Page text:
THE Ohio Supreme Court's narrow decision in a Dayton aggravated vehicular homicide case will be cheered by criminal defense lawyers throughout the Buckeye State, but it seriously obstructs public efforts to rid the highways of dangerous drunken drivers.
The court, voting 4-3 in a ruling written by Justice Judith Lanzinger, threw out the conviction of John Mayl, who was at the wheel of a pickup truck that struck and killed a construction worker, Lorna Dingess, 30. The woman was part of a work crew repairing potholes on I-75 in Dayton around midnight on Nov. 19, 2000.
About 40 minutes after the incident, a sample of Mayl's blood was taken in a hospital during treatment for minor injuries. The test put his blood-alcohol content at 0.207, more than twice the state's 0.08 threshold to prove drunken driving and, thus, aggravated vehicular homicide.
It would seem like a slam-dunk case, but the court ruled the test was invalid and threw out the conviction because the hospital was not certified by the state health department to perform the forensic procedure for use in court, and because it disposed of the blood sample within five days rather than holding it for one year.
According to the court decision, no one quibbled with the accuracy of the blood test, or claimed that the blood analysis was conducted improperly by hospital personnel or the laboratory.
While we are mindful that the law must be scrupulously followed, this is one of those cases that rends the heart of anyone who expects justice in the courts. The perpetrator of the crime is acquitted, but the victim is still dead.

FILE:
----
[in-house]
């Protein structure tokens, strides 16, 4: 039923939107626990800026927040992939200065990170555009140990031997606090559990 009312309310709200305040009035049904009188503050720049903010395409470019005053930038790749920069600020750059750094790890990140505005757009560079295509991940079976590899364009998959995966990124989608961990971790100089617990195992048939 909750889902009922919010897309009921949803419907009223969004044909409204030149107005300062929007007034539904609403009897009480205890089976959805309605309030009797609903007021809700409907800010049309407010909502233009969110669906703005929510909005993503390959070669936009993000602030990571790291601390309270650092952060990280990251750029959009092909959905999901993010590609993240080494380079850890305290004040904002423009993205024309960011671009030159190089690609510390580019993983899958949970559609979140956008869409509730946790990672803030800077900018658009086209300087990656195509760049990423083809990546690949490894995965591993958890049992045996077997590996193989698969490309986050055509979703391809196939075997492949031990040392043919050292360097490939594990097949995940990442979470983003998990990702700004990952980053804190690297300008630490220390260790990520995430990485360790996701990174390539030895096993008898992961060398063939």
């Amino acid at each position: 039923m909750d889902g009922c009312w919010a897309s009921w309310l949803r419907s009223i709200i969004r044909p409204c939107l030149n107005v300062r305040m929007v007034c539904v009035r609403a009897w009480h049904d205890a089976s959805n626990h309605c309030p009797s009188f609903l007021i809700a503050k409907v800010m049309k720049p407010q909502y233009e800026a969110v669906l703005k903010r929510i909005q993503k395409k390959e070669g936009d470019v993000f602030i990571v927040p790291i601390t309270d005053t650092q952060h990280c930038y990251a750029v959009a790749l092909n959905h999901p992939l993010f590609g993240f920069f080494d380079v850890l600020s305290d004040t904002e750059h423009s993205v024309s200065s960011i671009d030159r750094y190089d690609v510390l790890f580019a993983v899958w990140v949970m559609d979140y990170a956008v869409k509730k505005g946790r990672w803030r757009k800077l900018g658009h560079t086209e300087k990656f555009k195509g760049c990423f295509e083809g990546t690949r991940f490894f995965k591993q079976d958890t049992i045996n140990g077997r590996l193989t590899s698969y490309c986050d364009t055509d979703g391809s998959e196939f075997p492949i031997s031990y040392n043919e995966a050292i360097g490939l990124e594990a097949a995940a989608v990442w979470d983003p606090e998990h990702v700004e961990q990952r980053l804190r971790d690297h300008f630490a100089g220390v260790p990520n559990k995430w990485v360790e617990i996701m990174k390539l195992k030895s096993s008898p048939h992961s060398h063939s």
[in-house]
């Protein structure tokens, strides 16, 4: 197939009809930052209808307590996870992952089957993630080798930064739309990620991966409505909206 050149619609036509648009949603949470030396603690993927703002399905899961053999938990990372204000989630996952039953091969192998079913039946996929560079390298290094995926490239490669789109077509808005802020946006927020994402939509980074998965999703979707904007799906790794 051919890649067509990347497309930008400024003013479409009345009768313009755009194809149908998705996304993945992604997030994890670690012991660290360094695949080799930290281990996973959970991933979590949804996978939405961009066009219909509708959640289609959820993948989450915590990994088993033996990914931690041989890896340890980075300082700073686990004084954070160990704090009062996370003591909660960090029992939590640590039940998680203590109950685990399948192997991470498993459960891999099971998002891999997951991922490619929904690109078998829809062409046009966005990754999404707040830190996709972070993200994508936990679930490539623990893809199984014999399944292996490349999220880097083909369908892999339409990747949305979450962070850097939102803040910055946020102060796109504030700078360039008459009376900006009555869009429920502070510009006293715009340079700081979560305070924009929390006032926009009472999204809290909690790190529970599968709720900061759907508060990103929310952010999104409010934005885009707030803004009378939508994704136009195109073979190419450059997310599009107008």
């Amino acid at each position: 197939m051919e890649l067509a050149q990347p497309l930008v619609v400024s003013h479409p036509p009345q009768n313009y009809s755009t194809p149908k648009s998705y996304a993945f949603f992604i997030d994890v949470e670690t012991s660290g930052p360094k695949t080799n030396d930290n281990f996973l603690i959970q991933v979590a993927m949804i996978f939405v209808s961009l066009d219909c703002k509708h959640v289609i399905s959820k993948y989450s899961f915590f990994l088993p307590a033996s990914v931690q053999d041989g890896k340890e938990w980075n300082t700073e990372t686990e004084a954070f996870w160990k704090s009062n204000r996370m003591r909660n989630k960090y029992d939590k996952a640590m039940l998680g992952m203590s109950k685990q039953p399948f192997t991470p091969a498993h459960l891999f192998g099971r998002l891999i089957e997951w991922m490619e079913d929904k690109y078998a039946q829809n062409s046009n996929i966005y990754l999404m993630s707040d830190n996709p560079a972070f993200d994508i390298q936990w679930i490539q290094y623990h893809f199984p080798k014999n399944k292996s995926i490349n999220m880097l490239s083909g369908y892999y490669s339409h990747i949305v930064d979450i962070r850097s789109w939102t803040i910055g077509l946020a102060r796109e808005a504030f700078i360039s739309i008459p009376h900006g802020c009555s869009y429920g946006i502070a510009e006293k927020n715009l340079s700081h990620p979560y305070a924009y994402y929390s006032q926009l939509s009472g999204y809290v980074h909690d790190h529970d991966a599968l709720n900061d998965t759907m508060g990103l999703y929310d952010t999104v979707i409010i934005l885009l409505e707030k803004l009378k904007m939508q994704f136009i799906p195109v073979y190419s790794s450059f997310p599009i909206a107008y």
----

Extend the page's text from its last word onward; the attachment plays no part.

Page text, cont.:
Mayl, who had objected to the blood test but was told it was needed for medical reasons, did not go entirely unpunished. He pleaded no contest, was given a four-year prison term, and served a year before being released on appeal.
Nonetheless, the Supreme Court - which reversed opinions by at least six state appellate courts with its ruling - has made it unnecessarily difficult for authorities to gain convictions in drunken driving cases. None of Toledo's hospitals currently is certified by the state for these particular tests, even though doing so seems to be largely a matter of paperwork rather than expertise or equipment.
This means that perfectly competent hospitals and laboratories must now go to the considerable extra trouble of obtaining health department permits, or the legislature must amend the law, or both. The sooner a solution is accomplished, the safer that motorists will be in this state.
The DUI law already is among the most complicated and heavily nuanced statutes in Ohio's law books, a legacy of the bad old days when drunken driving was winked at rather than vigorously prosecuted. Creating an additional hoop for authorities to jump through to get convictions is probably not what the court intended, but that is the practical effect of its ruling.
It is especially distressing when the list of Ohioans with a dozen or more DUI arrests continues to grow.
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